From Ohio History Central
AFL speakers at the Save Steel Jobs rally, held on Federal Plaza in downtown Youngstown on March 17, 1979.
Established in 1886, the American Federation of Labor is an umbrella organization for other unions.
In 1881, Samuel Gompers took the lead in organizing the Federation of Organized Trades and Labor Unions of the United States of America and Canada. This organization became the American Federation of Labor (AFL) in 1886, in Columbus, Ohio. Many members of these two groups were disgruntled members of the Knights of Labor, the most influential organization of unions in the United States during the 1870s. Gompers served as the AFL's first president. He remained the organization's president, other than for one year, until his death in 1924. Under Gompers's leadership, the AFL became the largest labor union organization in the United States. The AFL initially allowed only skilled workers to join the organization. Unskilled laborers initially did not have representation under the AFL. The group also originally prohibited women, African Americans, and other racial minorities from joining the organization. Gompers supported the use of strikes, but he preferred peaceful negotiations to attain fair contracts for workers from their employers. He also sought to keep the AFL out of the political arena, believing that political activity might offend some business owners and hinder the workers' ability to attain better conditions.
By 1904, the American Federation of Labor had 1.7 million members. The organization's membership soared during World War I, as the federal government granted numerous concessions to workers and unions. As the United States was engaged in a world war, the government hoped to avoid strikes by intervening on the behalf of workers with their employers. In 1920, AFL membership had soared beyond four million workers. Unfortunately for the AFL, the 1920s and 1930s resulted in new difficulties for the organization and its leadership. Some members began to call for a more inclusive organization -- one that would fight for the rights of unskilled workers as well, rather than just workers skilled in a particular craft. Tensions over this issue became so prevalent that, in 1935, John L. Lewis, an AFL member, formed the Committee for Industrial Organization. Originally, this organization was a part of the AFL, but in 1937, the parent organization expelled all members of the Committee for Industrial Organization. The Committee for Industrial Organization eventually became the Congress of Industrial Organizations (CIO). The AFL and the CIO remained as two separate organizations until 1955, when the two groups reunited together as the AFL-CIO.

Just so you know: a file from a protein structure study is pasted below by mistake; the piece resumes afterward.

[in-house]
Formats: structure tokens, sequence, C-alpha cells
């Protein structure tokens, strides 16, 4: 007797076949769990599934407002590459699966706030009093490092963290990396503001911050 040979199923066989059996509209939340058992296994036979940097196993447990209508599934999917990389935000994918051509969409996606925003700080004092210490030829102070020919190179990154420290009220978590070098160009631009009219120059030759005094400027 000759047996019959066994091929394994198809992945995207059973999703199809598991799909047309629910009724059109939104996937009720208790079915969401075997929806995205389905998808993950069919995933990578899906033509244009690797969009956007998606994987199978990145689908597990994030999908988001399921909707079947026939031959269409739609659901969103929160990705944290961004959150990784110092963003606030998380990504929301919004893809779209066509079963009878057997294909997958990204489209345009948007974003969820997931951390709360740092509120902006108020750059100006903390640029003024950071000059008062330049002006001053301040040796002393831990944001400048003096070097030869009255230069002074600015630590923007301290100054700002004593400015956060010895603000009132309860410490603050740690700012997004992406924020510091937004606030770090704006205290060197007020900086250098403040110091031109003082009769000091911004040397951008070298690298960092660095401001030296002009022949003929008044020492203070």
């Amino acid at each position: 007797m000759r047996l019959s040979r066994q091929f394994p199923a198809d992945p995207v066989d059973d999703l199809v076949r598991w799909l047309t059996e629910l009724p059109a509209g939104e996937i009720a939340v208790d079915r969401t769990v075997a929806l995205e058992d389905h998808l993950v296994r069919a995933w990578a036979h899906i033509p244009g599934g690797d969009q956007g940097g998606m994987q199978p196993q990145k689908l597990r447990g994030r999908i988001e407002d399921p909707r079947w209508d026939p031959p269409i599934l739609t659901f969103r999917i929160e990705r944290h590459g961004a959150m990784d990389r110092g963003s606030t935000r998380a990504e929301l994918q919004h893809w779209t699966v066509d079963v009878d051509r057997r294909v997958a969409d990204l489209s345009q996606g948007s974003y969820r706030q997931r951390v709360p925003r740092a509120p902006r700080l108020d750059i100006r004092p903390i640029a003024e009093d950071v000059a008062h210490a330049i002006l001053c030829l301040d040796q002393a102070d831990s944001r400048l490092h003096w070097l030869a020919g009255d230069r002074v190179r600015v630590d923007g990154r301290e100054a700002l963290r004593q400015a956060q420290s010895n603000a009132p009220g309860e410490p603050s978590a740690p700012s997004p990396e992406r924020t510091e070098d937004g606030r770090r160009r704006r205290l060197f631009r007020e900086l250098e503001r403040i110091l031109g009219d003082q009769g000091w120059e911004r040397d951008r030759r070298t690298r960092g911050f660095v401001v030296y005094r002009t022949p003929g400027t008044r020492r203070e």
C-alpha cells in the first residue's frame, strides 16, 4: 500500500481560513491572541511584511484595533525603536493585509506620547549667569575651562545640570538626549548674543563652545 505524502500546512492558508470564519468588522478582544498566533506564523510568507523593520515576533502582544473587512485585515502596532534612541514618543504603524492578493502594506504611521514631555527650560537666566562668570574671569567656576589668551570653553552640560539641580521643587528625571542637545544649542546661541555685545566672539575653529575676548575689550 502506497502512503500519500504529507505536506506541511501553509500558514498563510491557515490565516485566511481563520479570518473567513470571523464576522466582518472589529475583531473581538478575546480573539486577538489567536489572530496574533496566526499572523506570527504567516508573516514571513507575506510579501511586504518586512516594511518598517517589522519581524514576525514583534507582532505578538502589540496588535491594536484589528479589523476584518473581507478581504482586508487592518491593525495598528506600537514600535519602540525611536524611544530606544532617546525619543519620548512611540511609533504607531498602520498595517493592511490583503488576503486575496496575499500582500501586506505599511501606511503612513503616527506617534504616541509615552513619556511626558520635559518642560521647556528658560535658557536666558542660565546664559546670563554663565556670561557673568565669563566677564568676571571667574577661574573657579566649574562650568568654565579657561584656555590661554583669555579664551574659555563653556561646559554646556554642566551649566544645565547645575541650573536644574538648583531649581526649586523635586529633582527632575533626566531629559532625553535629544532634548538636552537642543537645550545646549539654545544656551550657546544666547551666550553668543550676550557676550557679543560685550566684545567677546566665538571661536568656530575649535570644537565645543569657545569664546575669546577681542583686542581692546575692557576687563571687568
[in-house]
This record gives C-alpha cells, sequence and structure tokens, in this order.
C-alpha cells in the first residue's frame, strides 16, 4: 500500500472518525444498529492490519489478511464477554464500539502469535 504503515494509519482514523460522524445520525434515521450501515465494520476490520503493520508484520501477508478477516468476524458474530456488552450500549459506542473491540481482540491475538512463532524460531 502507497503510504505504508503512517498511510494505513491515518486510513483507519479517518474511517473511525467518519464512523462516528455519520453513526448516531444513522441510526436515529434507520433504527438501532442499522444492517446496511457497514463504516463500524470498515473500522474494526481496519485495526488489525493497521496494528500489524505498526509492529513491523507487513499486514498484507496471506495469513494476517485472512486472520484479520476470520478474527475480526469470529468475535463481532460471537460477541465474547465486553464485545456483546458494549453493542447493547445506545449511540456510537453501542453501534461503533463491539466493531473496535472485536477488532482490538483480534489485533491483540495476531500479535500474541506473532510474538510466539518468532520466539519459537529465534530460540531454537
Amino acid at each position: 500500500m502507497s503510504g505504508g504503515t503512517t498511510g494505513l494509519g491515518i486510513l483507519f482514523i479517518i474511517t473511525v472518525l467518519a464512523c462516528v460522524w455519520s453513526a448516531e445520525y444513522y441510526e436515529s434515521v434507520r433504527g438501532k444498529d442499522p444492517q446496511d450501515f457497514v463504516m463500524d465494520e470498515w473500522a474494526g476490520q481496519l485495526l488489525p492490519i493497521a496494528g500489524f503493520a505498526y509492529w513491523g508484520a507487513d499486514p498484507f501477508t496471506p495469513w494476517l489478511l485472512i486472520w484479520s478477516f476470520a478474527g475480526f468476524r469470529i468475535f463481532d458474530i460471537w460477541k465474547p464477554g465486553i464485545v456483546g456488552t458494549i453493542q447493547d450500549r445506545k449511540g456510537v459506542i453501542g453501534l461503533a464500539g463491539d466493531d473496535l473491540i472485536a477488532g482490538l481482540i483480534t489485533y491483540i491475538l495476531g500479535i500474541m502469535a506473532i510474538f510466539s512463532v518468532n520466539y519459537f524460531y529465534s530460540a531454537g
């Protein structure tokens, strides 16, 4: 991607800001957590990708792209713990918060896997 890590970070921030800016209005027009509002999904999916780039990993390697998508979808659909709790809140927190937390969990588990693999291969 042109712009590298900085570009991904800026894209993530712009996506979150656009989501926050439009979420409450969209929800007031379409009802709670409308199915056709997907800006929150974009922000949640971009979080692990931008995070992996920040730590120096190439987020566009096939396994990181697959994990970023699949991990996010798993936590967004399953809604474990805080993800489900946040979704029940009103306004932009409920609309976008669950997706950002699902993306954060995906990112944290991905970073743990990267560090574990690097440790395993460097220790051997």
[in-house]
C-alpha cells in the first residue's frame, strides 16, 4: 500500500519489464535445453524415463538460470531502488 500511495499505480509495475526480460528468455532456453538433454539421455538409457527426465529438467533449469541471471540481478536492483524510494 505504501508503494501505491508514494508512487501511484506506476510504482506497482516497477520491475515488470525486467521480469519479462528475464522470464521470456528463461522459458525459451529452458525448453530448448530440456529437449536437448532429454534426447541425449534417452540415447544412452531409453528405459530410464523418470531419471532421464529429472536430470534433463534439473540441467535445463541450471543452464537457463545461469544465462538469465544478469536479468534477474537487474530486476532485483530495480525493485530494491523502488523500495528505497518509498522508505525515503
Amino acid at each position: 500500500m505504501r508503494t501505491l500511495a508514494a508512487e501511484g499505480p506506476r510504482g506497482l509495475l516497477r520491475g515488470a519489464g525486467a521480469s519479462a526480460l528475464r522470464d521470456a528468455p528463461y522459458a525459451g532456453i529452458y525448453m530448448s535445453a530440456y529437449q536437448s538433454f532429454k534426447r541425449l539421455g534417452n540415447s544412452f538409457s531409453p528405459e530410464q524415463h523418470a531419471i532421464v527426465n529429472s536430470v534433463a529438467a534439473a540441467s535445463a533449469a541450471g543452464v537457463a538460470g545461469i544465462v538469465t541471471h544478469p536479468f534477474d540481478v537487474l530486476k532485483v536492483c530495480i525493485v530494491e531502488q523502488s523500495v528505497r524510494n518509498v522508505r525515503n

For the remainder of the twentieth century, the AFL-CIO remained the largest union organization in the United States. The percentage of unionized workers, however, declined beginning in the 1950s. In 1953, 32.5% of American workers were union members. By 1983, only twenty percent of American workers belonged to a union.
- Montgomery, David. The Fall of the House of Labor: The Workplace, the State, and American Labor Activism, 1865-1925. New York, NY: Cambridge University Press, 1989.